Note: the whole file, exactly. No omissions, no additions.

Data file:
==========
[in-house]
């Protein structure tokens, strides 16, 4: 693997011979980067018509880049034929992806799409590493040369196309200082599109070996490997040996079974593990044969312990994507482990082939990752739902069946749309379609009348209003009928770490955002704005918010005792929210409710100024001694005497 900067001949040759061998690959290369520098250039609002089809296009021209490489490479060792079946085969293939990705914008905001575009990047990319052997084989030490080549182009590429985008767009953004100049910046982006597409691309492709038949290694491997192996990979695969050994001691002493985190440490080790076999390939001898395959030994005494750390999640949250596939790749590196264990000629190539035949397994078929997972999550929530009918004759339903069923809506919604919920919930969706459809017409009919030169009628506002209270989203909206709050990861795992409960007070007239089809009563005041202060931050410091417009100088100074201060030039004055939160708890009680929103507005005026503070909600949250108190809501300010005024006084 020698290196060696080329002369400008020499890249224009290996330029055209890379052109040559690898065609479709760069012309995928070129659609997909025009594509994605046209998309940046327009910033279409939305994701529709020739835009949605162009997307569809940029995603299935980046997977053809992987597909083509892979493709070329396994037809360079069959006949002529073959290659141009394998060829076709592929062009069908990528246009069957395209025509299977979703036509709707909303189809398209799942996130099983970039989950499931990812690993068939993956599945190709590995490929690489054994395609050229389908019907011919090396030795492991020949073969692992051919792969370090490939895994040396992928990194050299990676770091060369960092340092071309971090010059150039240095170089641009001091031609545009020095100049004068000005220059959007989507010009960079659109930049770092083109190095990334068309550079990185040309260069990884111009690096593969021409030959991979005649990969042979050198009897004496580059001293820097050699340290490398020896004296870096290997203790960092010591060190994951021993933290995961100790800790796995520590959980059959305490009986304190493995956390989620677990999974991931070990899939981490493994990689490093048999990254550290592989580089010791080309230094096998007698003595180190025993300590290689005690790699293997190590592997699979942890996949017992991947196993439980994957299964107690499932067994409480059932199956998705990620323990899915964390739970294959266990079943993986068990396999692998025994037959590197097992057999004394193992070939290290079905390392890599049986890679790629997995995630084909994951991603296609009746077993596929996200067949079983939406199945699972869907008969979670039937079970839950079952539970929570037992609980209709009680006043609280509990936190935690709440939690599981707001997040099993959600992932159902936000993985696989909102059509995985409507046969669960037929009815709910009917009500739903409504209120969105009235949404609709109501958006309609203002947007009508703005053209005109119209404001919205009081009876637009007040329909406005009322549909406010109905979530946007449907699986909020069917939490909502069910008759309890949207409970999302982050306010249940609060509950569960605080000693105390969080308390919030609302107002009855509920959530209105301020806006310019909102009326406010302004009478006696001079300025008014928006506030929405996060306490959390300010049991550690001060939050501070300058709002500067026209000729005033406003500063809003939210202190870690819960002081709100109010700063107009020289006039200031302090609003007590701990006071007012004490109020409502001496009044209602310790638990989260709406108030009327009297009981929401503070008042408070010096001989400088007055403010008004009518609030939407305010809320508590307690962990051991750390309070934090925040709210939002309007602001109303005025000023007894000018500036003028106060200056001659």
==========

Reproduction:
[in-house]
């Protein structure tokens, strides 16, 4: 693997011979980067018509880049034929992806799409590493040369196309200082599109070996490997040996079974593990044969312990994507482990082939990752739902069946749309379609009348209003009928770490955002704005918010005792929210409710100024001694005497 900067001949040759061998690959290369520098250039609002089809296009021209490489490479060792079946085969293939990705914008905001575009990047990319052997084989030490080549182009590429985008767009953004100049910046982006597409691309492709038949290694491997192996990979695969050994001691002493985190440490080790076999390939001898395959030994005494750390999640949250596939790749590196264990000629190539035949397994078929997972999550929530009918004759339903069923809506919604919920919930969706459809017409009919030169009628506002209270989203909206709050990861795992409960007070007239089809009563005041202060931050410091417009100088100074201060030039004055939160708890009680929103507005005026503070909600949250108190809501300010005024006084 020698290196060696080329002369400008020499890249224009290996330029055209890379052109040559690898065609479709760069012309995928070129659609997909025009594509994605046209998309940046327009910033279409939305994701529709020739835009949605162009997307569809940029995603299935980046997977053809992987597909083509892979493709070329396994037809360079069959006949002529073959290659141009394998060829076709592929062009069908990528246009069957395209025509299977979703036509709707909303189809398209799942996130099983970039989950499931990812690993068939993956599945190709590995490929690489054994395609050229389908019907011919090396030795492991020949073969692992051919792969370090490939895994040396992928990194050299990676770091060369960092340092071309971090010059150039240095170089641009001091031609545009020095100049004068000005220059959007989507010009960079659109930049770092083109190095990334068309550079990185040309260069990884111009690096593969021409030959991979005649990969042979050198009897004496580059001293820097050699340290490398020896004296870096290997203790960092010591060190994951021993933290995961100790800790796995520590959980059959305490009986304190493995956390989620677990999974991931070990899939981490493994990689490093048999990254550290592989580089010791080309230094096998007698003595180190025993300590290689005690790699293997190590592997699979942890996949017992991947196993439980994957299964107690499932067994409480059932199956998705990620323990899915964390739970294959266990079943993986068990396999692998025994037959590197097992057999004394193992070939290290079905390392890599049986890679790629997995995630084909994951991603296609009746077993596929996200067949079983939406199945699972869907008969979670039937079970839950079952539970929570037992609980209709009680006043609280509990936190935690709440939690599981707001997040099993959600992932159902936000993985696989909102059509995985409507046969669960037929009815709910009917009500739903409504209120969105009235949404609709109501958006309609203002947007009508703005053209005109119209404001919205009081009876637009007040329909406005009322549909406010109905979530946007449907699986909020069917939490909502069910008759309890949207409970999302982050306010249940609060509950569960605080000693105390969080308390919030609302107002009855509920959530209105301020806006310019909102009326406010302004009478006696001079300025008014928006506030929405996060306490959390300010049991550690001060939050501070300058709002500067026209000729005033406003500063809003939210202190870690819960002081709100109010700063107009020289006039200031302090609003007590701990006071007012004490109020409502001496009044209602310790638990989260709406108030009327009297009981929401503070008042408070010096001989400088007055403010008004009518609030939407305010809320508590307690962990051991750390309070934090925040709210939002309007602001109303005025000023007894000018500036003028106060200056001659």